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Nucleobases are nitrogen-containing biological compounds (nitrogenous bases) found within deoxyribonucleic acid (DNA), ribonucleic acid (RNA), nucleotides, and nucleosides. Often simply called bases in genetics, their ability to form base-pairs and to stack upon one another lead directly to the helical structure of DNA and RNA.
Use of the word base is historical, in reference to the chemical properties of nucleobases in acid-base reactions within the test tube, and is not especially relevant or important for understanding most of their biological functions.
The primary nucleobases are cytosine (DNA and RNA), guanine (DNA and RNA), adenine (DNA and RNA), thymine (DNA) and uracil (RNA), abbreviated as C, G, A, T, and U, respectively. Because A, G, C, and T appear in the DNA, these molecules are called DNA-bases; A, G, C, and U are called RNA-bases. Uracil replaces thymine in RNA. These two bases are identical except that uracil lacks the 5' methyl group. Adenine and guanine belong to the double-ringed class of molecules called purines (abbreviated as R). Cytosine, thymine, and uracil are all pyrimidines (abbreviated as Y).
In normal spiral DNA the bases form pairs between the two strands: A with T and C with G. Purines pair with pyrimidines mainly for dimensional reasons - only this combination fits the constant width geometry of the DNA spiral. The A-T and C-G pairings are required to match the hydrogen bonds between the amine and carbonyl groups on the complementary bases.
The compound formed when a nucleobase forms a glycosidic bond with the 1' anomeric carbon of a ribose or deoxyribose is called a nucleoside, and a nucleoside with one or more phosphate groups attached at the 5' carbon is called a nucleotide.
Apart from adenine (A), cytosine (C), guanine (G), thymine (T) and uracil (U), DNA and RNA also contain bases that have been modified after the nucleic acid chain has been formed. In DNA, the most common modified base is 5-methylcytosine (m5C). In RNA, there are many modified bases, including those contained in the nucleosides pseudouridine (Ψ), dihydrouridine (D), inosine (I), and 7-methylguanosine (m7G).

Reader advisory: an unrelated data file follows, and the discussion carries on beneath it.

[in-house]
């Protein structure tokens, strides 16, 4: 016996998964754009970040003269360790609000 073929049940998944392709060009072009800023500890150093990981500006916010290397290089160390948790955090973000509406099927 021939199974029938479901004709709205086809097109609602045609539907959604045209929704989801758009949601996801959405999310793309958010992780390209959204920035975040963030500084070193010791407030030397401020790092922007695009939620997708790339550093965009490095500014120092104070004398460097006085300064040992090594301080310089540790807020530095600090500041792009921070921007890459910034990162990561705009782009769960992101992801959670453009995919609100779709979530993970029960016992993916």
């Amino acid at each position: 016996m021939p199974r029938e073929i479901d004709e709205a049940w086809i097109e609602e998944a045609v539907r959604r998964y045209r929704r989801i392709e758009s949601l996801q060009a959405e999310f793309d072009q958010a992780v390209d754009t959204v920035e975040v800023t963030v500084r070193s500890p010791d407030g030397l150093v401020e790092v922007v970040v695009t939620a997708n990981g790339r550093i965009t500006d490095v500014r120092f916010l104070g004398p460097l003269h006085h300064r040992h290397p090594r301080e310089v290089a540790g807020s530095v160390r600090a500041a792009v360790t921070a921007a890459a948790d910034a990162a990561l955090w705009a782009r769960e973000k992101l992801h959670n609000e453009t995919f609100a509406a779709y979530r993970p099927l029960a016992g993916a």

Hypoxanthine and xanthine are two of the many bases created through mutagen presence, both of them through deamination (replacement of the amine-group with a carbonyl-group). Hypoxanthine is produced from adenine, xanthine from guanine. In similar manner, deamination of cytosine results in uracil.
- The "skeleton" of adenine and guanine is purine, hence the name purine-bases.
- The "skeleton" of cytosine, uracil, and thymine is pyrimidine, hence pyrimidine-bases.
These are incorporated into the growing chain during RNA and/or DNA synthesis.
|Nucleobase||Chemical structure of adenine
|Nucleoside||Chemical structure of adenosine
Modified purine bases
These are examples of modified adenosine or guanosine.
|Nucleobase||Chemical structure of hypoxanthine
|Chemical structure of xanthine
|Chemical structure of 7-methylguanine|
|Nucleoside||Chemical structure of inosine
|Chemical structure of xanthosine
|Chemical structure of 7-methylguanosine|
Modified pyrimidine bases
These are examples of modified cytidine, thymidine or uridine.
|Nucleobase||Chemical structure of dihydrouracil
|Chemical structure of 5-methylcytosine
|Chemical structure of 5-hydroxymethylcytosine|
|Nucleoside||Chemical structure of dihydrouridine
|Chemical structure of 5-methylcytidine
- Main article: Nucleic acid analogues
A vast number of nucleobase analogues exist. The most common applications are used as fluorescent probes, either directly or indirectly, such as aminoallyl nucleotide, which are used to label cRNA or cDNA in microarrays. Several groups are working on alternative "extra" base pairs to extend the genetic code, such as isoguanine and isocytosine or the fluorescent 2-amino-6-(2-thienyl)purine and pyrrole-2-carbaldehyde.
In medicine, several nucleoside analogues are used as anticancer and antiviral agents. The viral polymerase incorporates these compounds with non-canon bases. These compounds are activated in the cells by being converted into nucleotides; they are administered as nucleosides as charged nucleotides cannot easily cross cell membranes.
|Nucleic acids edit|
|Nucleobases: Adenine - Thymine - Uracil - Guanine - Cytosine - Purine - Pyrimidine|
|Nucleosides: Adenosine - Uridine - Guanosine - Cytidine - Deoxyadenosine - Thymidine - Deoxyguanosine - Deoxycytidine|
|Nucleotides: AMP - UMP - GMP - CMP - ADP - UDP - GDP - CDP - ATP - UTP - GTP - CTP - cAMP - cGMP|
|Deoxynucleotides: dAMP - dTMP - dUMP - dGMP - dCMP - dADP - dTDP - dUDP - dGDP - dCDP - dATP - dTTP - dUTP - dGTP - dCTP|
|Nucleic acids: DNA - RNA - LNA - PNA - mRNA - ncRNA - miRNA - rRNA - siRNA - tRNA - cDNA - snRNA - snoRNA - mtDNA - Oligonucleotide
|This page uses Creative Commons Licensed content from Wikipedia (view authors).|
- BIOL2060: Translation
- "Role of 5' mRNA and 5' U snRNA cap structures in regulation of gene expression" - Research - Retrieved 13 December 2010.
- T Nguyen, D Brunson, C L Crespi, B W Penman, J S Wishnok, and S R Tannenbaum, DNA damage and mutation in human cells exposed to nitric oxide in vitro, Proc Natl Acad Sci U S A. 1992 April 1; 89(7): 3030–3034